With the testosterone-fueled, estrogen-boosted action melodrama The Terminator, director James Cameron first took Hollywood by storm. Fulfilling a promise, Cameron also sent his skeptical leading man--Austrian bodybuilder turned actor Arnold Schwarzenegger--into the stratosphere on the strength of a nearly wordless villain role. The Terminator is sometimes cheesy but never out-and-out dumb, dated but a paragon of resourceful economy, with an unlikely but perversely appealing paranoid premise.
Schwarzenegger plays the titular bad "guy"--a Cyberdyne Systems Model 101 cyborg sent back in time from Los Angeles of 2029 A.D. to that of 1984 A.D. Schwarzenegger's comic-book musculature is instantly iconic, as he rises, nude, from the wet L.A. pavement and looks out on a night-light vista. His single-minded mission: to kill Sarah Connor (Linda Hamilton) before she can conceive and birth her son John, the future leader of the human resistance against tyrannical machines.
Artifical intelligence run amok has set about wiping out the human race: by catalyzing a nuclear holocaust, bar-coding survivors and marching them through death camps, picking off scavenging rebels, and finally attempting to rewrite history. Luckily, the rebels manage to send their own commando: Kyle Reese (Michael Biehn), who strives to inform and protect legend-in-the-making Sarah, the innocent who slowly rises to the grim occasion. Feelings stir between these desperate souls, escalating to the all-time pick-up line "I came across time for you, Sarah."
Cameron and producer Gale Anne Hurd co-wrote the screenplay (with acknowledgment to the works of science-fiction legend Harlan Ellison), and though--by today's standards--the staccato action, Casio-and-drum-machine Brad Fiedel score, and Stan Winston makeup effects feel a bit crude, Cameron stages the action with escalating gusto and a streak of geeky wit. For starters, who better to play a machine than the eternally alien Ah-nold? The Austrian oak gives the disciplined performance of an experienced poser, ably gunslinging and grimacing with unwavering tunnel-vision.
Cameron also frames his flash-forwards to post-apocalyptic Los Angeles like the doodled Grand-Guignol visions of the kid in the back of the class. Using clever misdirection to seamlessly cross timelines, the tread of a bulldozer under Reese's gaze becomes the skull-crushing tread of a futuristic war machine. In the future, a hollowed-out television is a fireplace and a rat is a meal, the eyes of robotic Hunter-Killers glowing red from beyond the smoke and shadows. Cameron uses computerized, infra-red Terminator P.O.V. shots to good effect, and drops in tongue-in-cheek touches like a Dick Miller cameo, an iguana named Pugsley, and a new-wave dance club dubbed "Tech Noir."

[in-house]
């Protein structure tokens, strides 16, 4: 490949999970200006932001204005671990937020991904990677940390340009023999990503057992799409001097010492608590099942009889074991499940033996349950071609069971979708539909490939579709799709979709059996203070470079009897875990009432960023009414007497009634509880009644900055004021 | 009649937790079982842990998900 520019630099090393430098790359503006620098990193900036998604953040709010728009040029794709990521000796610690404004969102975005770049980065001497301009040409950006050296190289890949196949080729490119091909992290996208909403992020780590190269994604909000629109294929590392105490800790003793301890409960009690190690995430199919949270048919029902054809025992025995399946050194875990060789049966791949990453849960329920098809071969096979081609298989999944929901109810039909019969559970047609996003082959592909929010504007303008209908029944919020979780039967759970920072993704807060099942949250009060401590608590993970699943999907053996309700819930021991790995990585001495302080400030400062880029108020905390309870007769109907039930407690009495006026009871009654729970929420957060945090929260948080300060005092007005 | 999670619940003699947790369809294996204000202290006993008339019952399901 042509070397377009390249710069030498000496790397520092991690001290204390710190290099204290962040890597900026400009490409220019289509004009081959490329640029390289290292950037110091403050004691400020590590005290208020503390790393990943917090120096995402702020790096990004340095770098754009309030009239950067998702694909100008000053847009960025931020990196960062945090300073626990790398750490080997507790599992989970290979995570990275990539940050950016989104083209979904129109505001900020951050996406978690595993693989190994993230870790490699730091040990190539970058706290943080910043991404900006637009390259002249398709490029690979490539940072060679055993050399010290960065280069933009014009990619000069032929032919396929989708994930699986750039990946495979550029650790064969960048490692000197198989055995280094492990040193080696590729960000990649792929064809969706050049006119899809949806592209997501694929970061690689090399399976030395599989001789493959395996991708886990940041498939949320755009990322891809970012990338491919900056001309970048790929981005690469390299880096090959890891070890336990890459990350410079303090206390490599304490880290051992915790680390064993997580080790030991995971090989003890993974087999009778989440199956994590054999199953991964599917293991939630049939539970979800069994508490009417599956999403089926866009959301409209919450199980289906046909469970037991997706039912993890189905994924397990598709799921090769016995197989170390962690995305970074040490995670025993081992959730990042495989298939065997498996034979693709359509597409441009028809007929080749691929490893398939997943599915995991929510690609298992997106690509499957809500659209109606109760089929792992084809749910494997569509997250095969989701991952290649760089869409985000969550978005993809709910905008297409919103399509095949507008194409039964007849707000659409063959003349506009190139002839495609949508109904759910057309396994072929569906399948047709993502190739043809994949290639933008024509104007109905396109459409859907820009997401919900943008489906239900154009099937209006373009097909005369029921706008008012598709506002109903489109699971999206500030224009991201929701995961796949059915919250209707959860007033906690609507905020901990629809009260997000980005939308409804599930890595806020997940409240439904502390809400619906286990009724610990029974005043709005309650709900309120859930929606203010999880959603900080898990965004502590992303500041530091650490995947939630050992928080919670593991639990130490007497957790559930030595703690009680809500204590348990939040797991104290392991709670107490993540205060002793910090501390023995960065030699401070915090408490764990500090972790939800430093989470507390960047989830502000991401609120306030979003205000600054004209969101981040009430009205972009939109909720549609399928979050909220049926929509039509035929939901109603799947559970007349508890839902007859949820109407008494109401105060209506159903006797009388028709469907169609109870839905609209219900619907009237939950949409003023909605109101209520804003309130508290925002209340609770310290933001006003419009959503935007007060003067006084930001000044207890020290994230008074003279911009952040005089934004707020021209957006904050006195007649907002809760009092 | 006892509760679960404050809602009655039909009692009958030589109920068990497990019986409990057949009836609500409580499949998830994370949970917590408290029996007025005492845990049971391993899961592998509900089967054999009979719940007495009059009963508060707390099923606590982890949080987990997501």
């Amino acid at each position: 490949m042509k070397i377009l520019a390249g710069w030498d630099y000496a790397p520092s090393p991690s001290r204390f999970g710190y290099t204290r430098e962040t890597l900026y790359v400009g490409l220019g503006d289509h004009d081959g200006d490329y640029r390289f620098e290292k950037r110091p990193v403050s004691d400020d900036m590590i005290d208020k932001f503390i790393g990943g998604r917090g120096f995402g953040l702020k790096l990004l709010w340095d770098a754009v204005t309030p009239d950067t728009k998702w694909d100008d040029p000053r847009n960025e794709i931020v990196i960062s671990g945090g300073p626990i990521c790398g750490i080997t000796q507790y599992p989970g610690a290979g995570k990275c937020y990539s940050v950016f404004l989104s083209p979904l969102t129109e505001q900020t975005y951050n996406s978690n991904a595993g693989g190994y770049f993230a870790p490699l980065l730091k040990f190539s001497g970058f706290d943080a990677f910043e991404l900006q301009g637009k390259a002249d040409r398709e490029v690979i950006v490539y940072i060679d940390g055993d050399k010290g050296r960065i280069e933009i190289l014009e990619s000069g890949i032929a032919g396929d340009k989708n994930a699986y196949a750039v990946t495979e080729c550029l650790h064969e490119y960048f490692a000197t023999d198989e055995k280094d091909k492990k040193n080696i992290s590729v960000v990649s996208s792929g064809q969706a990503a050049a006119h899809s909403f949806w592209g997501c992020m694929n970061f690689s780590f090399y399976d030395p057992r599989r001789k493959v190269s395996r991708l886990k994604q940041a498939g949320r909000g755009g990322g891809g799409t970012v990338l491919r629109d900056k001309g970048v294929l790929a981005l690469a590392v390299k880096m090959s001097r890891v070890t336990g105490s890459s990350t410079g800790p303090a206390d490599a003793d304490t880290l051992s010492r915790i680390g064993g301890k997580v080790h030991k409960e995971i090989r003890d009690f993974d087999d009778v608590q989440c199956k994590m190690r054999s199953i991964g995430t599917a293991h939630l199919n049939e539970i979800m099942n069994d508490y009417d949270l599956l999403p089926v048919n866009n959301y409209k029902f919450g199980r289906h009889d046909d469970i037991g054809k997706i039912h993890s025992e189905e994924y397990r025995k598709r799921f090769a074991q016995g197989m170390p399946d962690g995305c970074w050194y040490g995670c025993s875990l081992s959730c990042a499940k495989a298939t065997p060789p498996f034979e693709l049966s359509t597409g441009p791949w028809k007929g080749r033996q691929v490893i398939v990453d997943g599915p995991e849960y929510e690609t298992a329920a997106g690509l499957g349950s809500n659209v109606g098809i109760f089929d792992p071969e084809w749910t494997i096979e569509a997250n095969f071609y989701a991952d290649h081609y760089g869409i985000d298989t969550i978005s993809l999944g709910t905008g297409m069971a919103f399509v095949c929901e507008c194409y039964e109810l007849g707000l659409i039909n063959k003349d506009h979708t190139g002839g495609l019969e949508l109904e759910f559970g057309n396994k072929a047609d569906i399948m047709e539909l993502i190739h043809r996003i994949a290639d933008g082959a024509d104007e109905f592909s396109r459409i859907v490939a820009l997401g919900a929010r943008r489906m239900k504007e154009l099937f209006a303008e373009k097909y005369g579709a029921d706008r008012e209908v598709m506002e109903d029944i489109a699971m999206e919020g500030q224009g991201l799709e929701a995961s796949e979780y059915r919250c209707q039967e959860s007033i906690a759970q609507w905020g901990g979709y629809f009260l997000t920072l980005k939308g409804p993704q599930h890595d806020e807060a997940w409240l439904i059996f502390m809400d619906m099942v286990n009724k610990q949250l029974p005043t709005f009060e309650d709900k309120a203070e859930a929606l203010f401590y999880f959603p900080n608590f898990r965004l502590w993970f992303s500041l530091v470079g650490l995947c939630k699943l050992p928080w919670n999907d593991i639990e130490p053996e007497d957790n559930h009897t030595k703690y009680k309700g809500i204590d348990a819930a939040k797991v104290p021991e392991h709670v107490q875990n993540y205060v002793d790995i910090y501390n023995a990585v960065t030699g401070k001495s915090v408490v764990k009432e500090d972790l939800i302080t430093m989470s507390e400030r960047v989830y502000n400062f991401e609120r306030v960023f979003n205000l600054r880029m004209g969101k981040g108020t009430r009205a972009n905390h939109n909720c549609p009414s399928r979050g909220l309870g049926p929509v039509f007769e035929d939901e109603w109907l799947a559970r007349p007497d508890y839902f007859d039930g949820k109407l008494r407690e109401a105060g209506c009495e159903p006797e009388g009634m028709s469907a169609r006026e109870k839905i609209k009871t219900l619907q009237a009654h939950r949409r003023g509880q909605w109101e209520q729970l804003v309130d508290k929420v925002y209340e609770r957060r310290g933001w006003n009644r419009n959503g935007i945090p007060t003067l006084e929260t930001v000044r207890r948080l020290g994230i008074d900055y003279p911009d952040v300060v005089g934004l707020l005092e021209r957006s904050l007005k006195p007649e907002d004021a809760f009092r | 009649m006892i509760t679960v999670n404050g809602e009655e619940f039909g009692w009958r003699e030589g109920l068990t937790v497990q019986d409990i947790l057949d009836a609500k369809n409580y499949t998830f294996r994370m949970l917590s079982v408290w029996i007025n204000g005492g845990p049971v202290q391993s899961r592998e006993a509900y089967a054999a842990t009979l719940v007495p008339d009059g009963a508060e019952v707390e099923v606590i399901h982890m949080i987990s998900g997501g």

Michael Biehn and Linda Hamilton's talents are still embryonic, but they suit the genre tone nicely, as do Lance Henrikson and Paul Winfield as amusingly laconic cops. Earl Boen does a nice turn as Dr. Silberman, a snide criminal psychologist, and quick viewers can spot Bill Paxton as a spiky-haired street tough among the first to run afoul of the Terminator.
Sandwiched between Blade Runner and Robocop, The Terminator is a cyberpunk picture that flirts with emotional resonance but mostly focuses on the gut. Heavy artillery and car chases rule the day, paving the way for an ultimate secret weapon: an impressively frightful metallic exoskeleton proving the tenacity of the Model 101. "Come with me if you want to live" remains a memorable line, but not more so than the earnest promise "I'll be back."
MGM has pumped out another Terminator release, this time in a spiffy Blu-ray Book release that features 24 color pages of photos, essays, trivia and cast bios. This conmes in the glossy style of other MGM and Fox Blu-ray books, with a cardboard sleeve just barely containing the disc in the backof the book (careful how you handle it, or your disc will slip out onto the floor).
A/V quality and bonus features are exactly the same as the earlier Blu-ray release. The best-ever picture is still something of a disappointment, given a lack of restoration work and a transfer from a noticeably old source that sports dust and dirt. Certainly, this is the way to eatch The Terminator on home video—for now—detail is much improved and color is more accurate, despite a black level that's not as deep as one might hope. The bigger selling point for some may be the walloping uncompressed PCM 5.1 mix that accompanies the film on Blu-ray, although purists, like myself, will wish the monoaural mix was also included. Given that monaural source, this upgrade is all the more impressive in its careful separation and incredible punch. Probably intentionally, the dialogue occasionally struggles to overcome the action, which actually contributes to the realism of Cameron's assaultive action sequences; this is one reach-out-and-touch-you soundscape.
Unfortunately, neither of the Blu-ray releases to date incudes all of the previously available DVD extras. What's here includes "Creating The Terminator: Visual Effects and Music" (12:58, SD), an excerpt from the DVD's hour-long doc "Other Voices: Creating the Terminator" with composer Brad Fiedel and special effects artist Stan Winston; "Terminator: A Retrospective" (20:31, SD) with director James Cameron and Arnold Schwarzenegger; seven "Terminated Scenes" (49:56, SD); and trailers.
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